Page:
Theater & art

The week ahead: Theater, galleries, and museums

Fernadina Chan rehearsed with her former student, Joseph Gonzales of Prometheus Dance. The duet by choreographer Adriane Brayton will be performed in the annual Across The Ages Dance Project's show.
Jim McCalmont
Fernadina Chan rehearsed with her former student, Joseph Gonzales of Prometheus Dance. The duet by choreographer Adriane Brayton will be performed in the annual Across The Ages Dance Project's show.

Time dances on

ACROSS THE AGES DANCE PROJECT Eliza Mallouk and Marci Mitler are the producers of this third annual multigenerational concert, featuring choreography by Adriane Brayton, Peter DiMuro, Kathy Hassinger, Margot Parsons, Susan Seidman, and Jody Weber. May 31-June 2. $20, $15 seniors and students. Green Street Studios, Cambridge. 617-864-3191,

Karen Campbell


DISTRACTED In a narrow sense, Lisa Loomer’s play is about a couple’s frantic attempts to find the right treatment for their young son after he is diagnosed with attention deficit disorder. But the playwright has broader satiric points to make about a more generalized form of cultural ADD, stemming from our fixation on the screens that surround us. Directed by Wesley Savick, with Stacy Fischer the standout in a fine cast. Extended through June 9. Underground Railway Theater and Catalyst Collaborative@MIT. Central Square Theater, Cambridge. 866-811-4111,

ON THE TOWN A production longer on wistful charm than effervescence, reflecting the innocence we associate with the 1940s but also flecked with traces of our contemporary ambivalence and our mistrust of happy endings. Directed by Spiro Veloudos and choreographed by Ilyse Robbins. Through June 9. Lyric Stage Company. 617-585-5678,



IN THE HEIGHTS The title of this Tony Award-winning musical refers to an exhilarated state of mind as well as a vibrant New York City neighborhood. In this production, directed by Paul Daigneault and loaded with life and energy, a vivacious ensemble creates a community of absolutely irresistible characters. Extended through June 30. SpeakEasy Stage Company. At Roberts Studio Theatre, Boston Center for the Arts. 617-933-8600,



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NAVARASA DANCE THEATER To showcase the fruits of its Boston Center for the Arts residency, this always intriguing troupe unveils new works by Aparna Sindhoor and Anil Natyaveda, including “My Dear Muddu Palani,” which examines how different cultures view sensuality and the female body. May 31-June 1. $15. Calderwood Pavilion, Boston Center for the Arts. 617-933-8600,

TRANSITIONS — AN EVENING OF TAP DANCE Tall and talented up-and-comer Ryan Casey (a founding member of Dorrance Dance/New York) shows and tells his triumphs and travails in this evening of tap blended with hip-hop, comedy, poetry, and confession. Kelly Kaleta (“Imagine Tap!”) guests. June 1, 8 p.m. $16 in advance, $20 at the door. The Dance Hall, 7 Walker St., Kittery, Maine. 207-703-2083,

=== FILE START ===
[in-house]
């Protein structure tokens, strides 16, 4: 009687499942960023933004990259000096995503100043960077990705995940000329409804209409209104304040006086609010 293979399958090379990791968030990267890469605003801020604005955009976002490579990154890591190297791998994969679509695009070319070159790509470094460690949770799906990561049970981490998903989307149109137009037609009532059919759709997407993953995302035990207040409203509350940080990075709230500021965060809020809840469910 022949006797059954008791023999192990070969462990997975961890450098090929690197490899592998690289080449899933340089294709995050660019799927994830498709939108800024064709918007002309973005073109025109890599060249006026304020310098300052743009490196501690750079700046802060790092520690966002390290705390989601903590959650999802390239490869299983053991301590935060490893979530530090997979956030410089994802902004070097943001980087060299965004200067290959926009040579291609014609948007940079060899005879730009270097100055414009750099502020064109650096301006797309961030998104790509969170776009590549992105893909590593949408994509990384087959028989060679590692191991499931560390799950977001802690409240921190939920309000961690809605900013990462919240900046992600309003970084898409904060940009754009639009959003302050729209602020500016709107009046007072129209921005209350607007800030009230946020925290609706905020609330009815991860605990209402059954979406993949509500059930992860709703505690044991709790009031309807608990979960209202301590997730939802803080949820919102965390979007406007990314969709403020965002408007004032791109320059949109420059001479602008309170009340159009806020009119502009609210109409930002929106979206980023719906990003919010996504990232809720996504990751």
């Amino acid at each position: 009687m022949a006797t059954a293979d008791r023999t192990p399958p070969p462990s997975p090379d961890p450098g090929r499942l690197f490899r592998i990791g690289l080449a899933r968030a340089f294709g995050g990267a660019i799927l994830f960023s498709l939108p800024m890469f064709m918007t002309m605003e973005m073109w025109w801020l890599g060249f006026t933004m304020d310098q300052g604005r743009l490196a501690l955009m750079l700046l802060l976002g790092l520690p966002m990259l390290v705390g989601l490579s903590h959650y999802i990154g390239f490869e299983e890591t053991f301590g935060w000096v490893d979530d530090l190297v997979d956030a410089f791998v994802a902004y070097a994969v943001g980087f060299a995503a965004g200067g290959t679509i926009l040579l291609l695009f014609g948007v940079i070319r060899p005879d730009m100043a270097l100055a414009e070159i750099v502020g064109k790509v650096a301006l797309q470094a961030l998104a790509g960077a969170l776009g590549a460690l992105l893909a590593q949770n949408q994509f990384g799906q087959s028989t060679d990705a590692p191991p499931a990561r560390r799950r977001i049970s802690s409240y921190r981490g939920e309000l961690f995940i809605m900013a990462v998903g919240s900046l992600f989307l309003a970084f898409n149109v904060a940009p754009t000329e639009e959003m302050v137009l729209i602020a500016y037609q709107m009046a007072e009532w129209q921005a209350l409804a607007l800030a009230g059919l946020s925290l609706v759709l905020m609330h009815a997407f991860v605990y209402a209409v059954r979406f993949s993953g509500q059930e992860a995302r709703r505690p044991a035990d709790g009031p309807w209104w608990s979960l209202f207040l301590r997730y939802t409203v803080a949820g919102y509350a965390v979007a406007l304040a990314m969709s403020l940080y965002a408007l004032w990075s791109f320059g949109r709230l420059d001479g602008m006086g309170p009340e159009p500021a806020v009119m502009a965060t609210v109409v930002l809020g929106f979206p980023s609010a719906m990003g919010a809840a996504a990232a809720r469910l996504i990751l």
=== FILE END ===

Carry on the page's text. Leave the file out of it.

TO BUENOS AIRES WITH LOVE: TANGOS AND MORE Dancers Nuria Martinez and Armando Orzuza (a principal dancer in the Robert Duvall film “Assassination Tango”) help the Chamber Orchestra of Boston explore the passion and power of the Argentine tango in this evening of music, dance, and post-performance tapas. June 5, 7:30 p.m., $10-$45. First Church in Boston, 66 Marlborough St. 617-266-1626,

Karen Campbell


MICHAEL MAZUR: ROCKS, WATER, AND REFLECTIONS ON PROVINCETOWN Prints and paintings, some never before exhibited, by this late dean of Boston and Provincetown artists, who died in 2009. Don’t miss Mazur’s shimmery woodcuts: water, light, and wood grain. Through June 20. Albert Merola Gallery, 424 Commercial St., Provincetown. 508-487-4424,


SARAH A. SMITH: GOLD LEAF DRAWINGS & SCULPTURES Gold reads as glory or luxury. Tarnished gold hints at loss, even shame. Smith makes her images of nature with imitation gold leaf, scarred by a corrosive: Have we sullied our resources? Through June 15. Beth Urdang Gallery, 129 Newbury St. 781-264-1121,

ERIC ZENER Employing a hyperrealist’s brush, Zener paints scenes that touch on everyday surrealism — most often, the dreamy quality of swimming. Freed from gravity, caressed by light, his swimmers seem to abandon strife as they surrender to their watery environs. Through June 8. Lanoue Fine Art, 125 Newbury St. 617-262-4400.

PATRICIA SARRAFIAN WARD: RE/VISION Ward hit writer’s block when she was working on a novel. Her solution: To shred a copy. The act opened a new creative vent, and Ward became a book artist. Her interactive installation celebrates how chaos leads to invention. Through June 20. Gallery 263, 263 Pearl St., Cambridge.



BARRY MCGEE A mid-career survey of the popular San Francisco-based artist who has made a dynamic shift from street art into galleries and museums. Through Sept. 2. Institute of Contemporary Art. 617-478-3100,

SAMURAI! Japanese armor worn by shoguns, or warlords, from the 12th to the 19th centuries, from a respected Texan private collection. Through Aug. 4. Museum of Fine Arts. 617-267-9300,


ED RUSCHA: STANDARD More than 70 works, including painting and film, from across the career of the acclaimed West Coast artist. Works drawn from the collection of the Los Angeles County Museum of Art, where the show originated, are complemented by work from the Rose’s collection. Through June 9. Rose Art Museum, Waltham. 781-736-3434,


Fine & dandy

A bold, all-embracing survey of the figure of the dandy over 200 years, from Oscar Wilde to Sebastian Horsley. The show includes clothing, photographs, paintings, and caricatures. Through Aug. 18. Museum of Art, Rhode Island School of Design, Providence. 401-454-6500,